- Designer: Jason Lin and Frank Liu
- Publisher: MO ZI Game
- Players: 3-5
- Ages: 8+
- Time: 45 minutes
- Times played: 2, with preview copy provided by MO ZI
OK, so if you’re a regular to this blog, you’ll know that I’m not normally a theme kinda guy. I can accept just about any pasted on story for a game so long as it gives me interesting choices in how I play cards and push wooden bits about the table. Thus, the backstory behind the game here didn’t particularly entice me (nor dissuade me) from wanting to play it – but it’s definitely one of the more interesting ideas to base a game upon… To quote for the gaming bible (i.e. the game’s page on BGG) –
“Welcome to the ancient city of China, a city known for its delicious sweets. As tourists, you can’t wait to taste them all — but before enjoying your sweets, you must learn about a legendary guy named Sweet Nose. He loved sweets so much that he wanted to eat the best sweet in the heaven, and to do that he climbed up a ladder made from shrimp. Just at the moment he reached heaven, the god of thunder met him while patrolling. The god of thunder was pissed because no mortal human was allowed to intrude the sacred heaven. A flash and thunder hit poor Sweet Nose, who fell from the ladder like a meteor and dissolved into a pile of black powder when he hit the ground, transforming into tiny insects — the ants.
To avoid being hit by thunder and becoming the successor of the Sweet Nose legend, you had better not eat too many sweets. This doesn’t mean you can’t enjoy those delicious sweets in the city — but if you enter specific stores on the street, you might need to run from the thunder of heaven…”
Some careful research – this is a Google search, a Bing search and a text message to my parents – made it clear that this is just an interpretation of a classic myth; commonly found on the Internets as “The Story of the First Ants”. See here for another version: http://www.sacred-texts.com/etc/bnm/bnm30.htm
In any event, in this game, you’re trying to not be struck down by the God of Thunder – and to do that, you need to be the player who has eaten the least sweets. The board has a village on one end and a score track on the other which leads to a fairly ferocious cardboard standup Thunder God. Each player gets a board with the 5 different sweets depicted on it, and they also get five ranking markers (1-5) with which they will rank the sweets. Each player also gets a plate and a bowl to hold sweets.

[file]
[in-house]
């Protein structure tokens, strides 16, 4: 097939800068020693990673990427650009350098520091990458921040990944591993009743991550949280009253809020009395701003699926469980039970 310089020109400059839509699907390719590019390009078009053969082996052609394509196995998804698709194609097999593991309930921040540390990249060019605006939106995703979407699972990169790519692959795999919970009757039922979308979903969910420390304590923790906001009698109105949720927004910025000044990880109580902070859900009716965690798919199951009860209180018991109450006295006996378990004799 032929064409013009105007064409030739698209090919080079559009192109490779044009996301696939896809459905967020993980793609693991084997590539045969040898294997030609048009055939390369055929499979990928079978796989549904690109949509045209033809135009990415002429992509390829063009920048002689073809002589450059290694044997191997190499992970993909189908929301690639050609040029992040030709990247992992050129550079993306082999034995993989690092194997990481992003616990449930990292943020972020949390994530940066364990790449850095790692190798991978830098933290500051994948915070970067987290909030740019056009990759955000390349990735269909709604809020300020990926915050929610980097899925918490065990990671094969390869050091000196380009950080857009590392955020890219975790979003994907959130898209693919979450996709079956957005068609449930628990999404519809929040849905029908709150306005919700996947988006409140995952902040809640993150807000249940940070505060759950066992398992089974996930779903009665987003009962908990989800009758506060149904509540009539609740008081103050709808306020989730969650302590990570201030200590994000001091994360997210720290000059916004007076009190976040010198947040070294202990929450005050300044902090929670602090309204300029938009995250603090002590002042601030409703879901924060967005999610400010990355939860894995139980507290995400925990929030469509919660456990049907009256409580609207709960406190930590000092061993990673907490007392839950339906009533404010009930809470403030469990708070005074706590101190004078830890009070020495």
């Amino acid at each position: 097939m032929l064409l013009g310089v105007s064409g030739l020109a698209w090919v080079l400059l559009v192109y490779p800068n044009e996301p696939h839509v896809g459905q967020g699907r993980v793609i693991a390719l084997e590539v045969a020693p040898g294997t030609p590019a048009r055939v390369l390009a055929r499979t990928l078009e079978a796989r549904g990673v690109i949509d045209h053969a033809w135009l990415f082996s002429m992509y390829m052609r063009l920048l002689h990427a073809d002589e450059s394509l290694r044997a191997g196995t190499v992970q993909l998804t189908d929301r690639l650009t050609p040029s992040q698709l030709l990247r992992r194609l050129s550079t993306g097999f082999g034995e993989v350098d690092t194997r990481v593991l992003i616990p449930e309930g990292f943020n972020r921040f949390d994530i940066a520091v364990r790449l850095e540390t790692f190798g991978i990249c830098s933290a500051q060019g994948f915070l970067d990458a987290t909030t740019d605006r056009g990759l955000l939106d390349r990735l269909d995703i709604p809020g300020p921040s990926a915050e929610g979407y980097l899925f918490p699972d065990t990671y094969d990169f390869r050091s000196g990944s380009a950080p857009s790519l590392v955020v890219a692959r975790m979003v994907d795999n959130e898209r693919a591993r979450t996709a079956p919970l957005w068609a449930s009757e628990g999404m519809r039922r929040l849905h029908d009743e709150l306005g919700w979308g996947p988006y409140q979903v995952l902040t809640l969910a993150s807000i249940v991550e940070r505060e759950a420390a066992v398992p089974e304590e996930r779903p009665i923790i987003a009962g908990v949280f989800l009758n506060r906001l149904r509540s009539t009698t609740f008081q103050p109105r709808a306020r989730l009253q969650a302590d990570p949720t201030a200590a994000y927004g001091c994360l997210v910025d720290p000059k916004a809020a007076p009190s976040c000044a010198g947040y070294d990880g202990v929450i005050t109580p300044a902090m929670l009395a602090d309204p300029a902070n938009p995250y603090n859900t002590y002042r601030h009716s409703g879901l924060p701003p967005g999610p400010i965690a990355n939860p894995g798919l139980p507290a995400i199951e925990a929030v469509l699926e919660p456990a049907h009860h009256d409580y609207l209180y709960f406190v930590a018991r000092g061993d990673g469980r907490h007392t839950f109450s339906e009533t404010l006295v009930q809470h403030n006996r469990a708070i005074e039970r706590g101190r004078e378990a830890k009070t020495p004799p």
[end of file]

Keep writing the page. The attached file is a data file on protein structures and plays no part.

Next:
The game itself is played over three rounds; each following the same general pattern.
Setup: To start the round, each player is randomly given 8 sweet tokens to put on their plate and then there will always be three left over to start in the market on the board. There is a specific setup rule for each number of players… Then, players look at the sweets on their plate and then take the five ranking tiles and secretly assign a value to each sweet. These tiles are wedged into the player board so that no one else can see them.
Exchange Sweets or Use your store: In this phase, players take turns in clockwise order to take a single action from the three options. This continues until a player runs out of sweets on his plate; this phase ends immediately when that happens. The three options are:
- Exchange Sweets with an Opponent – take a sweet from an opponent’s plate and put it in your bowl. Also, take a sweet from your plate and place it in his bowl
- Exchange Sweets with the Market – Exchange one sweet from your plate with a different type of sweet from the market.